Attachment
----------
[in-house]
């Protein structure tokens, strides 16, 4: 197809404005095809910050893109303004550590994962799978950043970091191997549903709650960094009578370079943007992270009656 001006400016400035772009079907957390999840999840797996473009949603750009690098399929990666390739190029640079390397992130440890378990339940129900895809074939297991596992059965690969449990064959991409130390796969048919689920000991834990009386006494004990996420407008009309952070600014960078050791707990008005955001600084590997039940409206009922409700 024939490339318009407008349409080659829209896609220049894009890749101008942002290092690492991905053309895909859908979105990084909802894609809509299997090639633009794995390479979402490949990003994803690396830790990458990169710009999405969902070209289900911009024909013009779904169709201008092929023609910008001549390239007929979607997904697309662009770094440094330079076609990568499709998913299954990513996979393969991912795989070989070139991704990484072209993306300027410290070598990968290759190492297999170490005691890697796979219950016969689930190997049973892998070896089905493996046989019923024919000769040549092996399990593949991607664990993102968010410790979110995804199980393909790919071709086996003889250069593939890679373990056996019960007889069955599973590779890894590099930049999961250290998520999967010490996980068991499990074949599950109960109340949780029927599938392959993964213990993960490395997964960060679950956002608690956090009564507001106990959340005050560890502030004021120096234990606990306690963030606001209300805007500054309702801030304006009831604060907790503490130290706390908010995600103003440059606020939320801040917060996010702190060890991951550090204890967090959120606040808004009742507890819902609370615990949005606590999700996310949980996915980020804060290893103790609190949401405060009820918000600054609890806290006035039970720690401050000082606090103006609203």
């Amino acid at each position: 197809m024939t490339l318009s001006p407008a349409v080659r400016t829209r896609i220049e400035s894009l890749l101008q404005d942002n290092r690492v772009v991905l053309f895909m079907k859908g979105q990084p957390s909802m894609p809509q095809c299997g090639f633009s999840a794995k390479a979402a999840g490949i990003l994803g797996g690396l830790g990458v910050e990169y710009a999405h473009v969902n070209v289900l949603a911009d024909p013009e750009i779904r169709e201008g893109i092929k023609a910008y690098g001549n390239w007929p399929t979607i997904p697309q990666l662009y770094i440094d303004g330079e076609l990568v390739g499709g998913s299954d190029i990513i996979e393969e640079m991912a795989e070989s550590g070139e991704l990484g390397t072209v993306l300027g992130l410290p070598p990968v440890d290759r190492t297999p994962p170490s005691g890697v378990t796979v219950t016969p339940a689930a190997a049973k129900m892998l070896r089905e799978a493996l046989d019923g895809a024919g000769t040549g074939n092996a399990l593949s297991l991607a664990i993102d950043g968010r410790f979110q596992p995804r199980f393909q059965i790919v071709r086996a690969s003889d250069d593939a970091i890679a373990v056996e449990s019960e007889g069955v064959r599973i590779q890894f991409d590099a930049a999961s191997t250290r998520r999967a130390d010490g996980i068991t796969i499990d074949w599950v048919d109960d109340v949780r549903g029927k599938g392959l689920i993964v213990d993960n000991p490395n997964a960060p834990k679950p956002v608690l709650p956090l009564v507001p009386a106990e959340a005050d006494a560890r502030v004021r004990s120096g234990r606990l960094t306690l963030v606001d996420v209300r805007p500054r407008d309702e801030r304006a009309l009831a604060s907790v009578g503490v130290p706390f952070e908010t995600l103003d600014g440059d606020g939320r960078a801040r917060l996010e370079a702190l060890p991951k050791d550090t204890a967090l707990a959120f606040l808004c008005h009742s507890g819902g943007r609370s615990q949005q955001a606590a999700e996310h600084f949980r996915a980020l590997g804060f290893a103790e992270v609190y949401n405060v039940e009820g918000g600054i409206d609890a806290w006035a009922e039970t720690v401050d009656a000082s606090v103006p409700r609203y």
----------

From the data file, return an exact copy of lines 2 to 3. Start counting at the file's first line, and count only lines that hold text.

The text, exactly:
């Protein structure tokens, strides 16, 4: 197809404005095809910050893109303004550590994962799978950043970091191997549903709650960094009578370079943007992270009656 001006400016400035772009079907957390999840999840797996473009949603750009690098399929990666390739190029640079390397992130440890378990339940129900895809074939297991596992059965690969449990064959991409130390796969048919689920000991834990009386006494004990996420407008009309952070600014960078050791707990008005955001600084590997039940409206009922409700 024939490339318009407008349409080659829209896609220049894009890749101008942002290092690492991905053309895909859908979105990084909802894609809509299997090639633009794995390479979402490949990003994803690396830790990458990169710009999405969902070209289900911009024909013009779904169709201008092929023609910008001549390239007929979607997904697309662009770094440094330079076609990568499709998913299954990513996979393969991912795989070989070139991704990484072209993306300027410290070598990968290759190492297999170490005691890697796979219950016969689930190997049973892998070896089905493996046989019923024919000769040549092996399990593949991607664990993102968010410790979110995804199980393909790919071709086996003889250069593939890679373990056996019960007889069955599973590779890894590099930049999961250290998520999967010490996980068991499990074949599950109960109340949780029927599938392959993964213990993960490395997964960060679950956002608690956090009564507001106990959340005050560890502030004021120096234990606990306690963030606001209300805007500054309702801030304006009831604060907790503490130290706390908010995600103003440059606020939320801040917060996010702190060890991951550090204890967090959120606040808004009742507890819902609370615990949005606590999700996310949980996915980020804060290893103790609190949401405060009820918000600054609890806290006035039970720690401050000082606090103006609203």
């Amino acid at each position: 197809m024939t490339l318009s001006p407008a349409v080659r400016t829209r896609i220049e400035s894009l890749l101008q404005d942002n290092r690492v772009v991905l053309f895909m079907k859908g979105q990084p957390s909802m894609p809509q095809c299997g090639f633009s999840a794995k390479a979402a999840g490949i990003l994803g797996g690396l830790g990458v910050e990169y710009a999405h473009v969902n070209v289900l949603a911009d024909p013009e750009i779904r169709e201008g893109i092929k023609a910008y690098g001549n390239w007929p399929t979607i997904p697309q990666l662009y770094i440094d303004g330079e076609l990568v390739g499709g998913s299954d190029i990513i996979e393969e640079m991912a795989e070989s550590g070139e991704l990484g390397t072209v993306l300027g992130l410290p070598p990968v440890d290759r190492t297999p994962p170490s005691g890697v378990t796979v219950t016969p339940a689930a190997a049973k129900m892998l070896r089905e799978a493996l046989d019923g895809a024919g000769t040549g074939n092996a399990l593949s297991l991607a664990i993102d950043g968010r410790f979110q596992p995804r199980f393909q059965i790919v071709r086996a690969s003889d250069d593939a970091i890679a373990v056996e449990s019960e007889g069955v064959r599973i590779q890894f991409d590099a930049a999961s191997t250290r998520r999967a130390d010490g996980i068991t796969i499990d074949w599950v048919d109960d109340v949780r549903g029927k599938g392959l689920i993964v213990d993960n000991p490395n997964a960060p834990k679950p956002v608690l709650p956090l009564v507001p009386a106990e959340a005050d006494a560890r502030v004021r004990s120096g234990r606990l960094t306690l963030v606001d996420v209300r805007p500054r407008d309702e801030r304006a009309l009831a604060s907790v009578g503490v130290p706390f952070e908010t995600l103003d600014g440059d606020g939320r960078a801040r917060l996010e370079a702190l060890p991951k050791d550090t204890a967090l707990a959120f606040l808004c008005h009742s507890g819902g943007r609370s615990q949005q955001a606590a999700e996310h600084f949980r996915a980020l590997g804060f290893a103790e992270v609190y949401n405060v039940e009820g918000g600054i409206d609890a806290w006035a009922e039970t720690v401050d009656a000082s606090v103006p409700r609203y």